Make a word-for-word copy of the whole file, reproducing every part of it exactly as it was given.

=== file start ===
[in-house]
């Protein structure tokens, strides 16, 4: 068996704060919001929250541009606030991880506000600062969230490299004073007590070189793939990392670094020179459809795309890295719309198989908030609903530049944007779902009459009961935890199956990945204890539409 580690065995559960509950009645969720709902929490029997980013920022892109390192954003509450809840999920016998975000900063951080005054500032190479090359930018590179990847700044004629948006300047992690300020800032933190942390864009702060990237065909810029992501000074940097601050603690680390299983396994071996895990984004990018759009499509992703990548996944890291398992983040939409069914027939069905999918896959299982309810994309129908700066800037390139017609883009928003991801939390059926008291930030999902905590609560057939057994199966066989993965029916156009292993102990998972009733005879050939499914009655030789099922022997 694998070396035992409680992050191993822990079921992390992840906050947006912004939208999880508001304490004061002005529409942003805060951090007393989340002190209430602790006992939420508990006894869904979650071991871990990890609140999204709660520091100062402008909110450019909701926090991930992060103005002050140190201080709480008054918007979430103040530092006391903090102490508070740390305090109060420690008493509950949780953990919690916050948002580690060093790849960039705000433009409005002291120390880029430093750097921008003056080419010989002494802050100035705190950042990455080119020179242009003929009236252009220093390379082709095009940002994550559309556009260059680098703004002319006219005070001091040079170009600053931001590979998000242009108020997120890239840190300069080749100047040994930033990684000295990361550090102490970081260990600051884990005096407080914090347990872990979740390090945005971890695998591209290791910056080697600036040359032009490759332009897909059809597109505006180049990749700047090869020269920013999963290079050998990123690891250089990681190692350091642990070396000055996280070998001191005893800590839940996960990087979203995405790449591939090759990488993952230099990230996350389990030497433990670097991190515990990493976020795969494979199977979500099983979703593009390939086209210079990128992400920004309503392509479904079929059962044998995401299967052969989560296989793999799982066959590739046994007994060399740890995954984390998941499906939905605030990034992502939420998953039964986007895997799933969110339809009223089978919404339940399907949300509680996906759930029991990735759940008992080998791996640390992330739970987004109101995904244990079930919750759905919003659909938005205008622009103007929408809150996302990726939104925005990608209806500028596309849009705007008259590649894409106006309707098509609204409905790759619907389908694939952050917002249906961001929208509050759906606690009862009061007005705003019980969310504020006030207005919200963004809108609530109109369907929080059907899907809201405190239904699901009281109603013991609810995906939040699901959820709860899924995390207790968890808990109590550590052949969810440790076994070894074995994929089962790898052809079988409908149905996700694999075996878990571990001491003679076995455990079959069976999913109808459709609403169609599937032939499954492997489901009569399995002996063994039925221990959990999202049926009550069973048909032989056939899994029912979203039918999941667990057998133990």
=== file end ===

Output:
[in-house]
């Protein structure tokens, strides 16, 4: 068996704060919001929250541009606030991880506000600062969230490299004073007590070189793939990392670094020179459809795309890295719309198989908030609903530049944007779902009459009961935890199956990945204890539409 580690065995559960509950009645969720709902929490029997980013920022892109390192954003509450809840999920016998975000900063951080005054500032190479090359930018590179990847700044004629948006300047992690300020800032933190942390864009702060990237065909810029992501000074940097601050603690680390299983396994071996895990984004990018759009499509992703990548996944890291398992983040939409069914027939069905999918896959299982309810994309129908700066800037390139017609883009928003991801939390059926008291930030999902905590609560057939057994199966066989993965029916156009292993102990998972009733005879050939499914009655030789099922022997 694998070396035992409680992050191993822990079921992390992840906050947006912004939208999880508001304490004061002005529409942003805060951090007393989340002190209430602790006992939420508990006894869904979650071991871990990890609140999204709660520091100062402008909110450019909701926090991930992060103005002050140190201080709480008054918007979430103040530092006391903090102490508070740390305090109060420690008493509950949780953990919690916050948002580690060093790849960039705000433009409005002291120390880029430093750097921008003056080419010989002494802050100035705190950042990455080119020179242009003929009236252009220093390379082709095009940002994550559309556009260059680098703004002319006219005070001091040079170009600053931001590979998000242009108020997120890239840190300069080749100047040994930033990684000295990361550090102490970081260990600051884990005096407080914090347990872990979740390090945005971890695998591209290791910056080697600036040359032009490759332009897909059809597109505006180049990749700047090869020269920013999963290079050998990123690891250089990681190692350091642990070396000055996280070998001191005893800590839940996960990087979203995405790449591939090759990488993952230099990230996350389990030497433990670097991190515990990493976020795969494979199977979500099983979703593009390939086209210079990128992400920004309503392509479904079929059962044998995401299967052969989560296989793999799982066959590739046994007994060399740890995954984390998941499906939905605030990034992502939420998953039964986007895997799933969110339809009223089978919404339940399907949300509680996906759930029991990735759940008992080998791996640390992330739970987004109101995904244990079930919750759905919003659909938005205008622009103007929408809150996302990726939104925005990608209806500028596309849009705007008259590649894409106006309707098509609204409905790759619907389908694939952050917002249906961001929208509050759906606690009862009061007005705003019980969310504020006030207005919200963004809108609530109109369907929080059907899907809201405190239904699901009281109603013991609810995906939040699901959820709860899924995390207790968890808990109590550590052949969810440790076994070894074995994929089962790898052809079988409908149905996700694999075996878990571990001491003679076995455990079959069976999913109808459709609403169609599937032939499954492997489901009569399995002996063994039925221990959990999202049926009550069973048909032989056939899994029912979203039918999941667990057998133990």